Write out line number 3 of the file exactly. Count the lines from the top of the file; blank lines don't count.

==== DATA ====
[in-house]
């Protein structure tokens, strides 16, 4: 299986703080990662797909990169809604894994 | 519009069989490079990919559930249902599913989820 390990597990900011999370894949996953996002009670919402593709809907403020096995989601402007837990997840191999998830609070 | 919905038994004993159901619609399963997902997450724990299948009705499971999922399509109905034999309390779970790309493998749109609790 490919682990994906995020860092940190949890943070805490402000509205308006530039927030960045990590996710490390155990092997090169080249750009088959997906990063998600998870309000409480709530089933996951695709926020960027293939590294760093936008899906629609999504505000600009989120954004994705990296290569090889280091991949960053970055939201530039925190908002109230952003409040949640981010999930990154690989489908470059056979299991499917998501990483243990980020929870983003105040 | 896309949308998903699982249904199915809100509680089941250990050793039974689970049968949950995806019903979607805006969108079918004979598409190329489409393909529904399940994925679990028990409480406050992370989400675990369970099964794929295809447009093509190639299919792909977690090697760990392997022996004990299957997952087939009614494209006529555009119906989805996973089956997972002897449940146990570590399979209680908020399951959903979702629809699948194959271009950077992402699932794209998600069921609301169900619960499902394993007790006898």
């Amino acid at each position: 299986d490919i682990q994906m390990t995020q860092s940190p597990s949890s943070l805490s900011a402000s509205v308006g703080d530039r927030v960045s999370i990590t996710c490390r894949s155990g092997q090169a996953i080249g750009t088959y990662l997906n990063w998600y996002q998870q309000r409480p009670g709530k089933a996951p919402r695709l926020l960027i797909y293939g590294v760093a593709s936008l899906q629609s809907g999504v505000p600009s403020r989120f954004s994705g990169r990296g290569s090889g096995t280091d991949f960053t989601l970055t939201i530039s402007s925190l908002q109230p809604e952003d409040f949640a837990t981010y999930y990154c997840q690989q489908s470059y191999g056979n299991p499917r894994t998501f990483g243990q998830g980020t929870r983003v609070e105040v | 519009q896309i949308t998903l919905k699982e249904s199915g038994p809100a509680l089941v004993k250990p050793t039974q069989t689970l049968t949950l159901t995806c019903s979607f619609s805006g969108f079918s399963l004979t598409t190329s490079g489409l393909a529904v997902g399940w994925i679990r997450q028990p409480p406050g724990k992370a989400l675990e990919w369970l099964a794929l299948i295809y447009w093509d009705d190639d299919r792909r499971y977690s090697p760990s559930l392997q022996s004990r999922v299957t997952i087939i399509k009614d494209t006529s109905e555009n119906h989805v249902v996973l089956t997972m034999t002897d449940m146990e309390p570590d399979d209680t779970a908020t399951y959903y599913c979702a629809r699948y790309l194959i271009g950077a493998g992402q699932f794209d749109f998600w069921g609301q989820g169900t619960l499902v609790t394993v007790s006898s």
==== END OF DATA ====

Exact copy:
């Amino acid at each position: 299986d490919i682990q994906m390990t995020q860092s940190p597990s949890s943070l805490s900011a402000s509205v308006g703080d530039r927030v960045s999370i990590t996710c490390r894949s155990g092997q090169a996953i080249g750009t088959y990662l997906n990063w998600y996002q998870q309000r409480p009670g709530k089933a996951p919402r695709l926020l960027i797909y293939g590294v760093a593709s936008l899906q629609s809907g999504v505000p600009s403020r989120f954004s994705g990169r990296g290569s090889g096995t280091d991949f960053t989601l970055t939201i530039s402007s925190l908002q109230p809604e952003d409040f949640a837990t981010y999930y990154c997840q690989q489908s470059y191999g056979n299991p499917r894994t998501f990483g243990q998830g980020t929870r983003v609070e105040v | 519009q896309i949308t998903l919905k699982e249904s199915g038994p809100a509680l089941v004993k250990p050793t039974q069989t689970l049968t949950l159901t995806c019903s979607f619609s805006g969108f079918s399963l004979t598409t190329s490079g489409l393909a529904v997902g399940w994925i679990r997450q028990p409480p406050g724990k992370a989400l675990e990919w369970l099964a794929l299948i295809y447009w093509d009705d190639d299919r792909r499971y977690s090697p760990s559930l392997q022996s004990r999922v299957t997952i087939i399509k009614d494209t006529s109905e555009n119906h989805v249902v996973l089956t997972m034999t002897d449940m146990e309390p570590d399979d209680t779970a908020t399951y959903y599913c979702a629809r699948y790309l194959i271009g950077a493998g992402q699932f794209d749109f998600w069921g609301q989820g169900t619960l499902v609790t394993v007790s006898s």